Don’t let the Union Jack flag fool you, this is most definitely an American IPA. Bright and golden, the Union Jack has an off-white head, with pine and citrus flavours pushing through straight away, followed by an ever so slight cotton candy undertone.
Popular English IPAs
Founded in 2000, Meantime is the brewery behind this classic, English IPA with rich orange and marmalade flavours alongside grassy and earthy undertones. This beer is packed full of Goldings and Kent Fuggles, two great examples of classic English hops.
Inspired by historical beers, Thornbridge’s Jaipur has a massive citrus hop profile which is balanced out by a honey sweetness. It starts fairly slowly but after swallowing, the full intensity of this great English IPA becomes apparent.
A very traditional IPA, Fuller’s Bengal Lancer is pale in colour with notable spiciness from the large hop presence, which is distinctive but not to the scale of American IPAs.
Other Important Varieties
In addition to the English and American varieties which have been discussed above, Imperial IPAs, also known as double IPAs exist and are worth noting. These beers have absurdly high hop bitterness as well as higher alcohol levels, putting them around the same strength as a barley wine, but much more drinkable. Exploding onto the craft beer scene in the mid-late 1990s, they promote IPA creativity and are worth a try.
In addition, black IPAs are becoming more popular, IPAs with the same, intense hop bitterness as a normal IPA, but are black in colour and possess additional, dark malt flavour. They typically have less body and increased drinkability when compared to stouts.
Did you know?
A recent study using mice found that IPAs are less damaging to liver tissue than other types of alcohol, potentially due to the high hop content. Both your liver and your taste buds will thank you for this one!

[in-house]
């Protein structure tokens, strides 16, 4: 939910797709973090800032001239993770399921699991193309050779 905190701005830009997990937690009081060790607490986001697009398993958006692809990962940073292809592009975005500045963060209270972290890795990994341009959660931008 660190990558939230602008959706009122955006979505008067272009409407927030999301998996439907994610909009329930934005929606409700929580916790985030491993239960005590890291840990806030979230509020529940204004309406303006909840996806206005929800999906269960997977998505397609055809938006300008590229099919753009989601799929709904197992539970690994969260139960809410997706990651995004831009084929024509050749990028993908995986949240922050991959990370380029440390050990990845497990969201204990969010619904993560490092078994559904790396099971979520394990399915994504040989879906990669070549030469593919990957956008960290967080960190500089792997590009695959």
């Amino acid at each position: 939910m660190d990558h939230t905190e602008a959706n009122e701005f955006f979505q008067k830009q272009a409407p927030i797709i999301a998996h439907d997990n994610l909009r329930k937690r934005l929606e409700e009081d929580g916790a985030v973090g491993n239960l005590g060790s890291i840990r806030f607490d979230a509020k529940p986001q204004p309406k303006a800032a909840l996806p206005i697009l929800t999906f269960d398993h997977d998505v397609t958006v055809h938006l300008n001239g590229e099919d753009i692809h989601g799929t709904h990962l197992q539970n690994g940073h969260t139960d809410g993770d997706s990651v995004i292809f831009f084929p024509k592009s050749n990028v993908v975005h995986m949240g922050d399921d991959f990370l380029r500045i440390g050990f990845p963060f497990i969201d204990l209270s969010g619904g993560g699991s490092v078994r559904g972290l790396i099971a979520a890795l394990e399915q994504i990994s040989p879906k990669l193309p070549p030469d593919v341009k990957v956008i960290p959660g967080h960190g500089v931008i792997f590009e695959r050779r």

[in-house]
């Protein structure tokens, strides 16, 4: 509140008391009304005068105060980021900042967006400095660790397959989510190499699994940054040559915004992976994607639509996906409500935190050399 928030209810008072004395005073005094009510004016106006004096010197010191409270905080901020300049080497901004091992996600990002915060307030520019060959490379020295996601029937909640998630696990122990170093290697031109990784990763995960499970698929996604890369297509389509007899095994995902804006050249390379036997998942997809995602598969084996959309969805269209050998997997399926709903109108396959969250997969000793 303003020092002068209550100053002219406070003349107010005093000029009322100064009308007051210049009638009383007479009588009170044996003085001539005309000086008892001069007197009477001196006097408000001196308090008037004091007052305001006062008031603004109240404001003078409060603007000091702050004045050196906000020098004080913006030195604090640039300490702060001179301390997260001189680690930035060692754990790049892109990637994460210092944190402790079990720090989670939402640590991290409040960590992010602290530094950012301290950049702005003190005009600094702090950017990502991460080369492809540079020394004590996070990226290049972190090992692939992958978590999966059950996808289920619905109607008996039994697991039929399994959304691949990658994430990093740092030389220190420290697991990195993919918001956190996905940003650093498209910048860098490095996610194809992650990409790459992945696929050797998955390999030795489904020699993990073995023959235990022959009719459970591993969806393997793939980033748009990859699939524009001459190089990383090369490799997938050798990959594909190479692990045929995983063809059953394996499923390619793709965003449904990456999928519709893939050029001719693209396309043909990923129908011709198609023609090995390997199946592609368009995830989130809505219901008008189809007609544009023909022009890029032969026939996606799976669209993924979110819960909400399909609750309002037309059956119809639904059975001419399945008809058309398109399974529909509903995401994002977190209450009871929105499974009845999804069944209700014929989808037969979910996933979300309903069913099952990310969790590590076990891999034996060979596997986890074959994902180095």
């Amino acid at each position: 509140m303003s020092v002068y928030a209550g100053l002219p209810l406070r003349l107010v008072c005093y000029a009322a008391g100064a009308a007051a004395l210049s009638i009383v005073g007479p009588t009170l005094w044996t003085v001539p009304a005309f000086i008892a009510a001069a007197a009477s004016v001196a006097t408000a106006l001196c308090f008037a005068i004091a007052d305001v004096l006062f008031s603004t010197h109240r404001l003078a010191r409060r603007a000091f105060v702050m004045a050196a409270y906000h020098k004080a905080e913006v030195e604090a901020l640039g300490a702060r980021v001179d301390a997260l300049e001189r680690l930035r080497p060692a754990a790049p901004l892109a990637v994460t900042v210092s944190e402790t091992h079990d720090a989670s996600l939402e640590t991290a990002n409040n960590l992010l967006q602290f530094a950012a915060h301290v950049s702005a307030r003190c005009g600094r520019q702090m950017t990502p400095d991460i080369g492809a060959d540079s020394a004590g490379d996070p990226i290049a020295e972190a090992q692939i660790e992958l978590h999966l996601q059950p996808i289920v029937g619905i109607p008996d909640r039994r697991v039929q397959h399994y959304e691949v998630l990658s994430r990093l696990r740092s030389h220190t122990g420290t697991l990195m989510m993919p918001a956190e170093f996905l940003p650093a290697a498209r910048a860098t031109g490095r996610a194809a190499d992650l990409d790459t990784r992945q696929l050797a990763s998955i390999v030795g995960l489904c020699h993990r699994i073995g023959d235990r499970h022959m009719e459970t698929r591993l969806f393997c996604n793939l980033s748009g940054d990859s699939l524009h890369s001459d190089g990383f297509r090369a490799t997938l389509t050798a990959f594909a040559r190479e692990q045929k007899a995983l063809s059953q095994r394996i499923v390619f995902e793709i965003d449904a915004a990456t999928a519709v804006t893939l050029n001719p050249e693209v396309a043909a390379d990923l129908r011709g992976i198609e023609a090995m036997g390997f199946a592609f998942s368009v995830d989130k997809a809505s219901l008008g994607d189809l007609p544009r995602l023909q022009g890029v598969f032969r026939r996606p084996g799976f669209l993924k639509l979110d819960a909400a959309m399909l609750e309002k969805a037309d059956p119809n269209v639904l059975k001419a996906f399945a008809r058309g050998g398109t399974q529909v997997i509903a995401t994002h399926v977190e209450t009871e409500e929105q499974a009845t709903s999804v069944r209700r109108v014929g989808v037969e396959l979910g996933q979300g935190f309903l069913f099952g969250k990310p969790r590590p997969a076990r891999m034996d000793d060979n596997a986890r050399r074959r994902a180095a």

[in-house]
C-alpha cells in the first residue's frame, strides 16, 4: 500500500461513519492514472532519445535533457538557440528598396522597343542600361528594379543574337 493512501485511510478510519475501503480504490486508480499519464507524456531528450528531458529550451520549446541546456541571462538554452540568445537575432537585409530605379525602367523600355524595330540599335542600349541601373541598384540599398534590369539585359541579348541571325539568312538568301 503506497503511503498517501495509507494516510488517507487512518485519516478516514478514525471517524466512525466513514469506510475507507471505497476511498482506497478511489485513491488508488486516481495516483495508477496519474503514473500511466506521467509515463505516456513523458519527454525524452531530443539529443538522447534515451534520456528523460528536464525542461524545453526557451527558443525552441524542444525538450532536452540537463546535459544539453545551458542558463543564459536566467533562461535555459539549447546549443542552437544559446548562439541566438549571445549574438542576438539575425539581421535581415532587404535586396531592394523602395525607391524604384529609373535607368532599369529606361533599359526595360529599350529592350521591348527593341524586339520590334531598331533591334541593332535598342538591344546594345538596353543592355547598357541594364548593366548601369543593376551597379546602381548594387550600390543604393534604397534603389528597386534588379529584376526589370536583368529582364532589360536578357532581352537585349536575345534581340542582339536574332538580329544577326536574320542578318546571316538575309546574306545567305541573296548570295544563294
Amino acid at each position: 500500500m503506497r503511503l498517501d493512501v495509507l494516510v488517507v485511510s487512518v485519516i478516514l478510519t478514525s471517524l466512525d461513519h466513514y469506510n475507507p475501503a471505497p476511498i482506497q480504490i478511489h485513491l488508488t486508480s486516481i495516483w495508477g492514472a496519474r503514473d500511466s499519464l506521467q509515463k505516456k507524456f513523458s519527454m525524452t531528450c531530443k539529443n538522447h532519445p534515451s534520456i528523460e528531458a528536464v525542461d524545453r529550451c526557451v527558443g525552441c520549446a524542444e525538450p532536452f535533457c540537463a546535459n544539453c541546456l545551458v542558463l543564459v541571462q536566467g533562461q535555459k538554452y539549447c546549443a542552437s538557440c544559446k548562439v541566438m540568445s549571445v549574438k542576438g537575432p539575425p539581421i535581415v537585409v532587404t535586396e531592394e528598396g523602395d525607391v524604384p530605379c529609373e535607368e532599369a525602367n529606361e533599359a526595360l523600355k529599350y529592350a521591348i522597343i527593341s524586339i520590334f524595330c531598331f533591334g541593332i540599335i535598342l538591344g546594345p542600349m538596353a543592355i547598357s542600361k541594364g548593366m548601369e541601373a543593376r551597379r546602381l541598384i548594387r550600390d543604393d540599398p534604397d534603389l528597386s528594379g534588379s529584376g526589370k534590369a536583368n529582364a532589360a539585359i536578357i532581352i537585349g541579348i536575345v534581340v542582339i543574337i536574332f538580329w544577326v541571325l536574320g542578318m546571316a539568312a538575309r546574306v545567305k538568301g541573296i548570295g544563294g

A Brief History of the IPA
The issue when attempting to pinpoint the birth or invention of the IPA is that it was not referred to as “India pale ale” until it had existed for at least 50 years. This is because the IPA style is one which evolved over time and continues to change and adapt today.
In 1600 one of the largest driving forces behind the expansion of the British Empire across the Indian subcontinent was born, the British East India Company. Its main aim was to master the lucrative spice trade, but along the way the profitable textile trade in India was discovered. As a result, the British East India Company established “factories” in various places along the coastline, where traders were left when the ships went home, allowing them to purchase fabric when the price was right, instead of when the English ships were docked.
As the factories sprouted into towns, the numbers of European clerks, lawyers, accountants, and—most of all—soldiers expanded. Likewise, so did the fleets of European ships, which were now more likely to survive the long journey. This meant that wealthy merchants were soon enjoying the finest imported drinks in huge quantities; unfortunately the troops could afford little other than arak, a non-distilled form of palm juice which caused the deaths of countless troops. Consequently, the need for a lighter, healthier drink soon became apparent.
Pale Ale Arrives in India